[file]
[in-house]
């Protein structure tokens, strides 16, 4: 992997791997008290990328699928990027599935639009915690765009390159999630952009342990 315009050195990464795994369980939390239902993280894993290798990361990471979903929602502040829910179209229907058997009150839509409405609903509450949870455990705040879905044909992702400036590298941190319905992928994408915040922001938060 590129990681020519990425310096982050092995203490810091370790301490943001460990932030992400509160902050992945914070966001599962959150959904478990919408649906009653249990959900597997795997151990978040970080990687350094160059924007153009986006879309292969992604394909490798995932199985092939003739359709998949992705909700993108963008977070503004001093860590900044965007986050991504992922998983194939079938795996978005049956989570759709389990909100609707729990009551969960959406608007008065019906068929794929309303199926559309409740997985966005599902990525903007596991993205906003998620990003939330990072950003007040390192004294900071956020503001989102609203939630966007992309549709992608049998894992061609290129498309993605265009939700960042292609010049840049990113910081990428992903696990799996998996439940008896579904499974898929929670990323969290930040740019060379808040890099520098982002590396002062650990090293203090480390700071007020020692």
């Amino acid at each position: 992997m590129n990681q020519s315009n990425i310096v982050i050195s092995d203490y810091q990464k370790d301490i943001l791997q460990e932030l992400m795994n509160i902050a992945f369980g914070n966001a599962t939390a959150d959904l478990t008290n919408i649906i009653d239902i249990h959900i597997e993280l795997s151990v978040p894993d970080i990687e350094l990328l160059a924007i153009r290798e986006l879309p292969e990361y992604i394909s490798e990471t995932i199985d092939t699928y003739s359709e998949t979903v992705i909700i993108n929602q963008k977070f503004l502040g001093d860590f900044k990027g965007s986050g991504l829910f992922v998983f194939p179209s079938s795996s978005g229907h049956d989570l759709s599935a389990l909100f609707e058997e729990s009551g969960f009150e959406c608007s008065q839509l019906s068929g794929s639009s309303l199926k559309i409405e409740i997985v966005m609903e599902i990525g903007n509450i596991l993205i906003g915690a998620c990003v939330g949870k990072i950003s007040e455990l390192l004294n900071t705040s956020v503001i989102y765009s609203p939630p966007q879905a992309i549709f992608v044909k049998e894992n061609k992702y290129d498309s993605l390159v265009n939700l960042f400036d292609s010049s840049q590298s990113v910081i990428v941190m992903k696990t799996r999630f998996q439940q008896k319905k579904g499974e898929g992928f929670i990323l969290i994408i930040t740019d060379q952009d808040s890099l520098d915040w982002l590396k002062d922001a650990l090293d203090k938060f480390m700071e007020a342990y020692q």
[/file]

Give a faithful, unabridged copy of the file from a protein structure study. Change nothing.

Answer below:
[in-house]
């Protein structure tokens, strides 16, 4: 992997791997008290990328699928990027599935639009915690765009390159999630952009342990 315009050195990464795994369980939390239902993280894993290798990361990471979903929602502040829910179209229907058997009150839509409405609903509450949870455990705040879905044909992702400036590298941190319905992928994408915040922001938060 590129990681020519990425310096982050092995203490810091370790301490943001460990932030992400509160902050992945914070966001599962959150959904478990919408649906009653249990959900597997795997151990978040970080990687350094160059924007153009986006879309292969992604394909490798995932199985092939003739359709998949992705909700993108963008977070503004001093860590900044965007986050991504992922998983194939079938795996978005049956989570759709389990909100609707729990009551969960959406608007008065019906068929794929309303199926559309409740997985966005599902990525903007596991993205906003998620990003939330990072950003007040390192004294900071956020503001989102609203939630966007992309549709992608049998894992061609290129498309993605265009939700960042292609010049840049990113910081990428992903696990799996998996439940008896579904499974898929929670990323969290930040740019060379808040890099520098982002590396002062650990090293203090480390700071007020020692």
């Amino acid at each position: 992997m590129n990681q020519s315009n990425i310096v982050i050195s092995d203490y810091q990464k370790d301490i943001l791997q460990e932030l992400m795994n509160i902050a992945f369980g914070n966001a599962t939390a959150d959904l478990t008290n919408i649906i009653d239902i249990h959900i597997e993280l795997s151990v978040p894993d970080i990687e350094l990328l160059a924007i153009r290798e986006l879309p292969e990361y992604i394909s490798e990471t995932i199985d092939t699928y003739s359709e998949t979903v992705i909700i993108n929602q963008k977070f503004l502040g001093d860590f900044k990027g965007s986050g991504l829910f992922v998983f194939p179209s079938s795996s978005g229907h049956d989570l759709s599935a389990l909100f609707e058997e729990s009551g969960f009150e959406c608007s008065q839509l019906s068929g794929s639009s309303l199926k559309i409405e409740i997985v966005m609903e599902i990525g903007n509450i596991l993205i906003g915690a998620c990003v939330g949870k990072i950003s007040e455990l390192l004294n900071t705040s956020v503001i989102y765009s609203p939630p966007q879905a992309i549709f992608v044909k049998e894992n061609k992702y290129d498309s993605l390159v265009n939700l960042f400036d292609s010049s840049q590298s990113v910081i990428v941190m992903k696990t799996r999630f998996q439940q008896k319905k579904g499974e898929g992928f929670i990323l969290i994408i930040t740019d060379q952009d808040s890099l520098d915040w982002l590396k002062d922001a650990l090293d203090k938060f480390m700071e007020a342990y020692q």